The Impossible Burger and Its Possible Risks

The meat substitute created by Impossible Foods contains a mix of wheat, coconut oil, potatoes and “heme” derived from genetically engineered (GE) yeast. A primary ingredient in the Impossible Burger is GE soy leghemoglobin, which releases a heme-like protein when broken down.

This protein is what gives the plant-based patty its meatlike look, taste and texture, and makes the patty “bleed” when cooked. While the company refers to it as “heme,” technically, plants produce non-heme iron. Heme iron only occurs in meat and seafood. A main difference between heme and non-heme iron has to do with their absorbability.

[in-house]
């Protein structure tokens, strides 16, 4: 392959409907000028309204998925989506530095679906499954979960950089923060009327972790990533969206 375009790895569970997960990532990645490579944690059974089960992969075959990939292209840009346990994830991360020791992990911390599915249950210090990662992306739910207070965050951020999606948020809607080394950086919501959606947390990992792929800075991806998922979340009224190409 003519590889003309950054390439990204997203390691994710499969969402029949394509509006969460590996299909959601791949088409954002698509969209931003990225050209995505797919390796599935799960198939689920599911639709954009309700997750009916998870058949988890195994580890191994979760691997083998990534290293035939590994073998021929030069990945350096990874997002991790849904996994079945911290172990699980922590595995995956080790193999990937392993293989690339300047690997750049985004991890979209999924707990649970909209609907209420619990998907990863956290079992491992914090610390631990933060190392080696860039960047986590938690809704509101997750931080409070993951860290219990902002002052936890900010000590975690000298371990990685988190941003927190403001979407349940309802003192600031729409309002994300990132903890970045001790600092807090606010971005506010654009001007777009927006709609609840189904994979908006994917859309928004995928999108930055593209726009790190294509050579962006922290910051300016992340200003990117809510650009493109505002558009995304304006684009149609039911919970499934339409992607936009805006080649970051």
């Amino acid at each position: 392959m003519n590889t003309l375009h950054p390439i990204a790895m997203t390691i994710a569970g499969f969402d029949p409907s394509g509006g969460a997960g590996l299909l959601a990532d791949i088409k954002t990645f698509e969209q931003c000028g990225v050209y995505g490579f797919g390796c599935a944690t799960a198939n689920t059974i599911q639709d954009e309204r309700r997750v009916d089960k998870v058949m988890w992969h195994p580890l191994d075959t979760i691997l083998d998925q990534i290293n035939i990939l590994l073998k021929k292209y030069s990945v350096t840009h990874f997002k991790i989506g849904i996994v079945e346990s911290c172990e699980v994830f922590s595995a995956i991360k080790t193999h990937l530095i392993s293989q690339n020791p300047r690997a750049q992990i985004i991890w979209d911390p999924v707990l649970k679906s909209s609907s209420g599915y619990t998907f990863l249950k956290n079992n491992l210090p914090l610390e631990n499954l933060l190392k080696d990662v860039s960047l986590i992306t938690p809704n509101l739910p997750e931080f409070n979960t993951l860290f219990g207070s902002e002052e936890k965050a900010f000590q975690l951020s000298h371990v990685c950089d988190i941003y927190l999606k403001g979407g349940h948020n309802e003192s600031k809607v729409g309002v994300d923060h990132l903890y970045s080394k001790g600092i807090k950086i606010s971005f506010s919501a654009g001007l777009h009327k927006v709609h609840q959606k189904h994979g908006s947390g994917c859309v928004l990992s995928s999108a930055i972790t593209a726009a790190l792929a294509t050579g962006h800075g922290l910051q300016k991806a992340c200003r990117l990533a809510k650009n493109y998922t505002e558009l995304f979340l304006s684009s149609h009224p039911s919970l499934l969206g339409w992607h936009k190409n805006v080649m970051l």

Plant-based non-heme iron is less readily absorbed. This is one of the reasons why vegans are at higher risk of iron deficiency anemia than meat eaters. Moreover, while soy leghemoglobin is found in the roots of soybean plants, the company is recreating it using GE yeast. As explained on the company website: Cotninue reading…